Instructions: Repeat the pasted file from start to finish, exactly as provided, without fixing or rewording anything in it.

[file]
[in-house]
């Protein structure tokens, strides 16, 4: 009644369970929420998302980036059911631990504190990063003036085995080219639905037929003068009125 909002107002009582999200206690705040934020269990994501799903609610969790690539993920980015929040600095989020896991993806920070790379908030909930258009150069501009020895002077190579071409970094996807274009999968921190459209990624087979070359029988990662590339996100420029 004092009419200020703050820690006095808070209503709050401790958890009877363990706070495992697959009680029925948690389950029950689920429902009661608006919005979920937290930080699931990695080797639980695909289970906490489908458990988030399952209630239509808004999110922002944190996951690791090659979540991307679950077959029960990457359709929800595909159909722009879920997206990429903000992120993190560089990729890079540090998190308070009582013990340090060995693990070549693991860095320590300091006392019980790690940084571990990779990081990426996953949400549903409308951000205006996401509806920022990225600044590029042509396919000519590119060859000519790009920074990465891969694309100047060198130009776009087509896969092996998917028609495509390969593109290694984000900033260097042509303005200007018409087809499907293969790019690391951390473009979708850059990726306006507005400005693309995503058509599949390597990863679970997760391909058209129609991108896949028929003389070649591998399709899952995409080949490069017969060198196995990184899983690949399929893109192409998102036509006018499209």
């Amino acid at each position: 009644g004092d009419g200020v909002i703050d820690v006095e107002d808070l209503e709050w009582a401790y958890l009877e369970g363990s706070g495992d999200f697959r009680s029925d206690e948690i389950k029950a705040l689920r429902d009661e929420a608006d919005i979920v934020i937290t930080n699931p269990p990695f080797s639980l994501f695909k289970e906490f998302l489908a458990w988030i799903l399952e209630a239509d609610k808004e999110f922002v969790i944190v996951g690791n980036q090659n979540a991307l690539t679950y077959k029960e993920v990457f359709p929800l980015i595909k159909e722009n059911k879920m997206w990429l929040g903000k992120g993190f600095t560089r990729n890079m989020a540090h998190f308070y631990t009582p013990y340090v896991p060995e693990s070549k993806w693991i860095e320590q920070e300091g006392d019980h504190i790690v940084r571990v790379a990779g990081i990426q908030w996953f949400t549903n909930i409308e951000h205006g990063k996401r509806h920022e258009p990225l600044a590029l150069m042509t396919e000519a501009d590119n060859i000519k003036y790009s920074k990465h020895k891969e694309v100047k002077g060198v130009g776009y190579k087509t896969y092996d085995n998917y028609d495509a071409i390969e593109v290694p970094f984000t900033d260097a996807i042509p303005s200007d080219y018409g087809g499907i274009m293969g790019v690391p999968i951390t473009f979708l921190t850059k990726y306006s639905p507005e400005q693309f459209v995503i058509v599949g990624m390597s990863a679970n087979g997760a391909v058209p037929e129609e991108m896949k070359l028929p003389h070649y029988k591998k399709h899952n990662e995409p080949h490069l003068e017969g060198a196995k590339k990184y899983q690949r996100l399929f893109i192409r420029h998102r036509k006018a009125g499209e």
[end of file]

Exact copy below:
[in-house]
């Protein structure tokens, strides 16, 4: 009644369970929420998302980036059911631990504190990063003036085995080219639905037929003068009125 909002107002009582999200206690705040934020269990994501799903609610969790690539993920980015929040600095989020896991993806920070790379908030909930258009150069501009020895002077190579071409970094996807274009999968921190459209990624087979070359029988990662590339996100420029 004092009419200020703050820690006095808070209503709050401790958890009877363990706070495992697959009680029925948690389950029950689920429902009661608006919005979920937290930080699931990695080797639980695909289970906490489908458990988030399952209630239509808004999110922002944190996951690791090659979540991307679950077959029960990457359709929800595909159909722009879920997206990429903000992120993190560089990729890079540090998190308070009582013990340090060995693990070549693991860095320590300091006392019980790690940084571990990779990081990426996953949400549903409308951000205006996401509806920022990225600044590029042509396919000519590119060859000519790009920074990465891969694309100047060198130009776009087509896969092996998917028609495509390969593109290694984000900033260097042509303005200007018409087809499907293969790019690391951390473009979708850059990726306006507005400005693309995503058509599949390597990863679970997760391909058209129609991108896949028929003389070649591998399709899952995409080949490069017969060198196995990184899983690949399929893109192409998102036509006018499209």
């Amino acid at each position: 009644g004092d009419g200020v909002i703050d820690v006095e107002d808070l209503e709050w009582a401790y958890l009877e369970g363990s706070g495992d999200f697959r009680s029925d206690e948690i389950k029950a705040l689920r429902d009661e929420a608006d919005i979920v934020i937290t930080n699931p269990p990695f080797s639980l994501f695909k289970e906490f998302l489908a458990w988030i799903l399952e209630a239509d609610k808004e999110f922002v969790i944190v996951g690791n980036q090659n979540a991307l690539t679950y077959k029960e993920v990457f359709p929800l980015i595909k159909e722009n059911k879920m997206w990429l929040g903000k992120g993190f600095t560089r990729n890079m989020a540090h998190f308070y631990t009582p013990y340090v896991p060995e693990s070549k993806w693991i860095e320590q920070e300091g006392d019980h504190i790690v940084r571990v790379a990779g990081i990426q908030w996953f949400t549903n909930i409308e951000h205006g990063k996401r509806h920022e258009p990225l600044a590029l150069m042509t396919e000519a501009d590119n060859i000519k003036y790009s920074k990465h020895k891969e694309v100047k002077g060198v130009g776009y190579k087509t896969y092996d085995n998917y028609d495509a071409i390969e593109v290694p970094f984000t900033d260097a996807i042509p303005s200007d080219y018409g087809g499907i274009m293969g790019v690391p999968i951390t473009f979708l921190t850059k990726y306006s639905p507005e400005q693309f459209v995503i058509v599949g990624m390597s990863a679970n087979g997760a391909v058209p037929e129609e991108m896949k070359l028929p003389h070649y029988k591998k399709h899952n990662e995409p080949h490069l003068e017969g060198a196995k590339k990184y899983q690949r996100l399929f893109i192409r420029h998102r036509k006018a009125g499209e």